The term Cross Processing is a hold-over from the film era. Before digital, it referred to the act of using the wrong chemicals to develop film. For example, a photographer would develop transparency film (E-6) with developer intended for color negative film (C-41). The distortion this caused in the image’s color and contrast could lead to some rather stunning images.
In today’s digital world, we can reproduce this technique in our editing software. In the past when I wanted this effect, I followed some step-by-step instructions I found on the web. In an effort to simplify my post processing workflow, I am now using a Photoshop Action Set to create the effect. I purchased the set at a seminar I attended taught by Kenneth Linge. Now I can consistently create this affect to my images with one click.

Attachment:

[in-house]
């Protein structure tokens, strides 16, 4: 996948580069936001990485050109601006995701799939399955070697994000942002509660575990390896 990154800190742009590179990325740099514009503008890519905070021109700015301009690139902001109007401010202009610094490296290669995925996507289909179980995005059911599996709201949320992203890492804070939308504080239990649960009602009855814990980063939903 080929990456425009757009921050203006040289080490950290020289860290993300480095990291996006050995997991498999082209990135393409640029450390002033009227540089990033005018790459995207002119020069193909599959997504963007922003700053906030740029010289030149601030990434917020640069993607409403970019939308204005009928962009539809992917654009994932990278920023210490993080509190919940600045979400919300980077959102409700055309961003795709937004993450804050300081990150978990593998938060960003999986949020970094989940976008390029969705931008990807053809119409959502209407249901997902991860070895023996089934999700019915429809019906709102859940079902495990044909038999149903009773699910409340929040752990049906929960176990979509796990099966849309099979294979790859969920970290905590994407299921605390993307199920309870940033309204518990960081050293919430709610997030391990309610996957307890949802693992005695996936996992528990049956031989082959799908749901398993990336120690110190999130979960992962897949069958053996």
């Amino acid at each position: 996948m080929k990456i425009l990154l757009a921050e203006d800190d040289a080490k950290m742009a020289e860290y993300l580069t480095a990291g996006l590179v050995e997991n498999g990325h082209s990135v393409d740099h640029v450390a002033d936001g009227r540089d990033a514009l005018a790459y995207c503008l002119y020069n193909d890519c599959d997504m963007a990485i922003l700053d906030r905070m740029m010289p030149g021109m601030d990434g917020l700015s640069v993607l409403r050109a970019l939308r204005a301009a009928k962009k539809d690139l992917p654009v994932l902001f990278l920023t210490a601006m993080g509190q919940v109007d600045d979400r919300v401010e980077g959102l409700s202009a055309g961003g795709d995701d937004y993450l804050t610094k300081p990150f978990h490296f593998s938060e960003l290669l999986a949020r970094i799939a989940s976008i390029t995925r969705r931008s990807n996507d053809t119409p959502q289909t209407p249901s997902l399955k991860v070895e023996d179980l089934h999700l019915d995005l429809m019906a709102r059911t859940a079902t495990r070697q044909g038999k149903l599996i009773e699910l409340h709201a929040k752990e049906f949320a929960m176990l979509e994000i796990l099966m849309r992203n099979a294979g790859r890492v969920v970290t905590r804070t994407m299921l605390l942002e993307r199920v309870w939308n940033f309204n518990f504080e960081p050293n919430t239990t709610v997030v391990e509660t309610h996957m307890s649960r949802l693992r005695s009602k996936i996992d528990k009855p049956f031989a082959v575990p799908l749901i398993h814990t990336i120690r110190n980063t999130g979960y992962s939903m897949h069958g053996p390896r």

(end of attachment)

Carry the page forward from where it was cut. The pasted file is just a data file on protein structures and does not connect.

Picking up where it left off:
Today’s image of Erik has the cross processed effect applied. The stark contrast and colors add to the moody feeling in the capture. For comparison, here is a link to a black & white version from the same shoot.
Canon 5D, Canon 24-105 f/4L lens – 1/25 second, f/4, ISO 400